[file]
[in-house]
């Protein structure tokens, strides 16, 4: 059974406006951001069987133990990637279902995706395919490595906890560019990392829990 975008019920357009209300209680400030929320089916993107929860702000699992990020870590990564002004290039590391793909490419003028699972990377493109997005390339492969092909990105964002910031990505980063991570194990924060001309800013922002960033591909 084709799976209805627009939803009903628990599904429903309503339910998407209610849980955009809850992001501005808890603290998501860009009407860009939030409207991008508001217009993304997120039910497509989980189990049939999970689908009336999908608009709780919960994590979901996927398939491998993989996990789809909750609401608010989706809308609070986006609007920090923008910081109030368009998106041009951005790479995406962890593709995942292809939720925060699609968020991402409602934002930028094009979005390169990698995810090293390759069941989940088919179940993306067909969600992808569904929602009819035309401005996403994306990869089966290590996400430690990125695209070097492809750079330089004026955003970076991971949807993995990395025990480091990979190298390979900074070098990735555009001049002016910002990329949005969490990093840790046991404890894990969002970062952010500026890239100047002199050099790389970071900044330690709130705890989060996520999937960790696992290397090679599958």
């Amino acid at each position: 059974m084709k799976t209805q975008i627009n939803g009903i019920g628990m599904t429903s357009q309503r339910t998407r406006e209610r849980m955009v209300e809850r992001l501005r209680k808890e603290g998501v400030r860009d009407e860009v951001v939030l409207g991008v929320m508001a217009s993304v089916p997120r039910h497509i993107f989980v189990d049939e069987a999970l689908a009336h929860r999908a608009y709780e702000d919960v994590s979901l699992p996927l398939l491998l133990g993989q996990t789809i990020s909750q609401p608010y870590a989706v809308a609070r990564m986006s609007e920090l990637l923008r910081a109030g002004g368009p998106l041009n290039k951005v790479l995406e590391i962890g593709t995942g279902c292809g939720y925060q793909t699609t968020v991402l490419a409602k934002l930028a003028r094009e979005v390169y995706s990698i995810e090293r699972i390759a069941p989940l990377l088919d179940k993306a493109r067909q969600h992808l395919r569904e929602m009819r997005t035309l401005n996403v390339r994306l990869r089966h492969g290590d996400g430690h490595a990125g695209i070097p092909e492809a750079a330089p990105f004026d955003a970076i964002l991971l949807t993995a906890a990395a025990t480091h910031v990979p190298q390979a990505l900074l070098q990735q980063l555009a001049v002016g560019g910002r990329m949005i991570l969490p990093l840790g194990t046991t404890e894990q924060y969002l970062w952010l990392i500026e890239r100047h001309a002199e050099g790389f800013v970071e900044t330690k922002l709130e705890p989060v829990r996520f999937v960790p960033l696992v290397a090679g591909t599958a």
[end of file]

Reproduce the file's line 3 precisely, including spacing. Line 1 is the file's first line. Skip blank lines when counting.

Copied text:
């Amino acid at each position: 059974m084709k799976t209805q975008i627009n939803g009903i019920g628990m599904t429903s357009q309503r339910t998407r406006e209610r849980m955009v209300e809850r992001l501005r209680k808890e603290g998501v400030r860009d009407e860009v951001v939030l409207g991008v929320m508001a217009s993304v089916p997120r039910h497509i993107f989980v189990d049939e069987a999970l689908a009336h929860r999908a608009y709780e702000d919960v994590s979901l699992p996927l398939l491998l133990g993989q996990t789809i990020s909750q609401p608010y870590a989706v809308a609070r990564m986006s609007e920090l990637l923008r910081a109030g002004g368009p998106l041009n290039k951005v790479l995406e590391i962890g593709t995942g279902c292809g939720y925060q793909t699609t968020v991402l490419a409602k934002l930028a003028r094009e979005v390169y995706s990698i995810e090293r699972i390759a069941p989940l990377l088919d179940k993306a493109r067909q969600h992808l395919r569904e929602m009819r997005t035309l401005n996403v390339r994306l990869r089966h492969g290590d996400g430690h490595a990125g695209i070097p092909e492809a750079a330089p990105f004026d955003a970076i964002l991971l949807t993995a906890a990395a025990t480091h910031v990979p190298q390979a990505l900074l070098q990735q980063l555009a001049v002016g560019g910002r990329m949005i991570l969490p990093l840790g194990t046991t404890e894990q924060y969002l970062w952010l990392i500026e890239r100047h001309a002199e050099g790389f800013v970071e900044t330690k922002l709130e705890p989060v829990r996520f999937v960790p960033l696992v290397a090679g591909t599958a």